3. Protect Your IP.

Just because the Secretary of State said you could use the name and the domain name was available does not mean you are free and clear. You may be infringing on someone’s trademark. You may need to take additional steps to protect your own trademarks. The last thing you want to do is invest in product launch only to get the cease and desist letter a few months later. If you are doing this on the cheap, Google the name and several close variations. Don’t use a generic or geographic name. Do your own search on the USPTO TESS search found at www.uspto.gov. This should help you sleep a little better at night although it is not foolproof. Also, if you can’t afford to get a patent (timing is important so don’t wait too long to visit with a patent lawyer if you have truly novel product) or you are not eligible for patent protections, don’t forget about trade secrets. If you keep the secret sauce from being disclosed contractually, you may get all of the protection you need.

Is all the IP owned by the company or the individuals who created it before the company was formed? Do the contract web designers or coders own the IP? Do the founders’ prior employers have any rights to the IP? If you don’t know the answers to those questions, you need to find out–now.

4. Don’t Over Protect Your IP.

I know, I did it again. Most start-ups do not really have earth-shattering IP. If you are approaching serious investors or VC’s, you are often only going to have one shot with them. Take it. Don’t demand a non-disclosure agreement unless there is really some secret sauce worthy of protection and be prepared to explain it. Investors don’t sign blanket generic nondisclosure agreements. You can still talk about the business, what it does and protect the secret technology or algorithm. Truth be told, you are probably not the only person to think of the idea and not the only one working on it. Your job is to be first to market and be the best. Demanding nondisclosures from investors may prevent any investors from showing any interest.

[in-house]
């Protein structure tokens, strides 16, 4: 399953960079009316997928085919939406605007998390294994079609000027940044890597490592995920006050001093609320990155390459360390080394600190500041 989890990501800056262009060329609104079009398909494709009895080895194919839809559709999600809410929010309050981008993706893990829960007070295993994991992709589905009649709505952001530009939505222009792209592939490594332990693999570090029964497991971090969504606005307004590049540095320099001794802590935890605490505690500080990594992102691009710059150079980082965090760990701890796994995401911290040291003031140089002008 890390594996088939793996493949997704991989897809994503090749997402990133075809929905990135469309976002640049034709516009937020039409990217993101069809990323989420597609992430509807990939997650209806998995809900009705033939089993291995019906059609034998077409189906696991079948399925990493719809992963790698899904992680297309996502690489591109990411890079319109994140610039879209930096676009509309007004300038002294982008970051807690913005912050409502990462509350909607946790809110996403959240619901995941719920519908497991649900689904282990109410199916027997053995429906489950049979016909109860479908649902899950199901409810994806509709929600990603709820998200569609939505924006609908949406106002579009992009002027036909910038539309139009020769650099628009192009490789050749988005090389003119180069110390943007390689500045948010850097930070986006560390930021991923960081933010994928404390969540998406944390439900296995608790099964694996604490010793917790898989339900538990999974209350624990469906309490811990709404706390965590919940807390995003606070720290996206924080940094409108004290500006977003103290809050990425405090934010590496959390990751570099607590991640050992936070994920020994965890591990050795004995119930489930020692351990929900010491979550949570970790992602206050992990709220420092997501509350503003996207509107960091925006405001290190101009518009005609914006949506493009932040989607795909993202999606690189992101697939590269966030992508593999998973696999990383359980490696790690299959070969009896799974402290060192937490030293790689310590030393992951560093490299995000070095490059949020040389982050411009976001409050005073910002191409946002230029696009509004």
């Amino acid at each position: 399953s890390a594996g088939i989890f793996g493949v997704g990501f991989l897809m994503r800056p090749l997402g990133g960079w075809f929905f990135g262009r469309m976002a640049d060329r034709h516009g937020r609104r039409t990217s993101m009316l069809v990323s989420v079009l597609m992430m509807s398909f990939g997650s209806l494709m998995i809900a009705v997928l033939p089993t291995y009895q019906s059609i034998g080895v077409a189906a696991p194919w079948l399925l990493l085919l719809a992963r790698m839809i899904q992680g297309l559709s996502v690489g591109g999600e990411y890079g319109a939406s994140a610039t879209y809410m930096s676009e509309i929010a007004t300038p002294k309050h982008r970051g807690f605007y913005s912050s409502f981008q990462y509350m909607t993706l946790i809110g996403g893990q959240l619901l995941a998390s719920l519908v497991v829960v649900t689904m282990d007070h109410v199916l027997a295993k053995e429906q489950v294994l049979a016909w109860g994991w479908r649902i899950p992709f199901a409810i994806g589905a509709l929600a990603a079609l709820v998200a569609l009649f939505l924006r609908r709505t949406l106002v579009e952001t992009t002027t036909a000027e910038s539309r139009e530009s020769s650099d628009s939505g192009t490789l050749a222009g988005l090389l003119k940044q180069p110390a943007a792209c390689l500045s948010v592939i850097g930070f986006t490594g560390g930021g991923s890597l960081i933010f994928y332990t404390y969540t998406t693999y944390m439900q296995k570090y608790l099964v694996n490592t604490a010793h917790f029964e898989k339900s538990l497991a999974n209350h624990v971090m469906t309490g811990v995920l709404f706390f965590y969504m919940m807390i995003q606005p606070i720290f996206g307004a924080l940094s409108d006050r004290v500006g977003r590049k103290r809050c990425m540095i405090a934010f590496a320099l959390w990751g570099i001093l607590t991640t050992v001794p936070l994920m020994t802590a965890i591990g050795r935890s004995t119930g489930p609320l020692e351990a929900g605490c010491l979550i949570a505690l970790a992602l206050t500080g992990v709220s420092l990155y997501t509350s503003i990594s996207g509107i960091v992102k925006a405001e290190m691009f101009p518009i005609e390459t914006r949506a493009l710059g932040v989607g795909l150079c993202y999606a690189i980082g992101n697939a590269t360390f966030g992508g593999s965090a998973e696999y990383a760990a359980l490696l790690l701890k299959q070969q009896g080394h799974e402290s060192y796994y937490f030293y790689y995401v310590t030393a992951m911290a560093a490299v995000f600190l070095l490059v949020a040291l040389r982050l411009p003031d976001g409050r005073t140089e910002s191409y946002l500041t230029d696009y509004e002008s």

5. Don’t Go Asking Everyone For Money.

Despite what you may have heard about crowdfunding, general solicitation of anyone and everyone is not legal. Even if it becomes legally acceptable, it may not be the best idea for your company. There are securities laws and they can get complicated. Before you start seeking investors, visit with counsel and do it right.

6. Don’t Turn Away Good Money.

Are you sensing a pattern? The friends and family that want to support you really want to support YOU. They will often entertain convertible notes so you don’t have to value the company early on or invest in large legal fees. Having ten friends and family invest in you (preferably accredited ones; hence the “good money”) should not turn off future investors.

7. Don’t Go Chasing Money.

I don’t know how many times I have seen the entrepreneur spending all of their time chasing money rather than improving the product. Yes, some companies thrive in a very short time frame and there is a financially rewarding exit. You read about the latest one in the newspaper, right? You read about it, because it does not happen often. It is not likely to happen to you and most investors are turned off by the entrepreneur who thinks they are going to sell off in three to five years and move on to the next thing. Unless you are someone who has already sold off a handful of start-ups for millions, investors want someone that is passionate about the project they are investing in—not someone looking for the early exit. While not exactly legal advice, this misguided mindset can cloud your legal strategies. I’ve heard numerous entrepreneurs tell me they have to be Delaware corporations because that is what the venture capital firms want. If you are good enough, your state of incorporation won’t matter and if the money is right, it is something you can fix. In the meantime, you have made your start-up costs more expensive and your administrative burden worse. Others disagree with me, but don’t let the one-in-a-million chance take you away from focusing on your product and overcomplicate matters. You don’t plan your life on winning the lottery, you should not plan your business life on winning the lottery either.

8. Get a good accountant.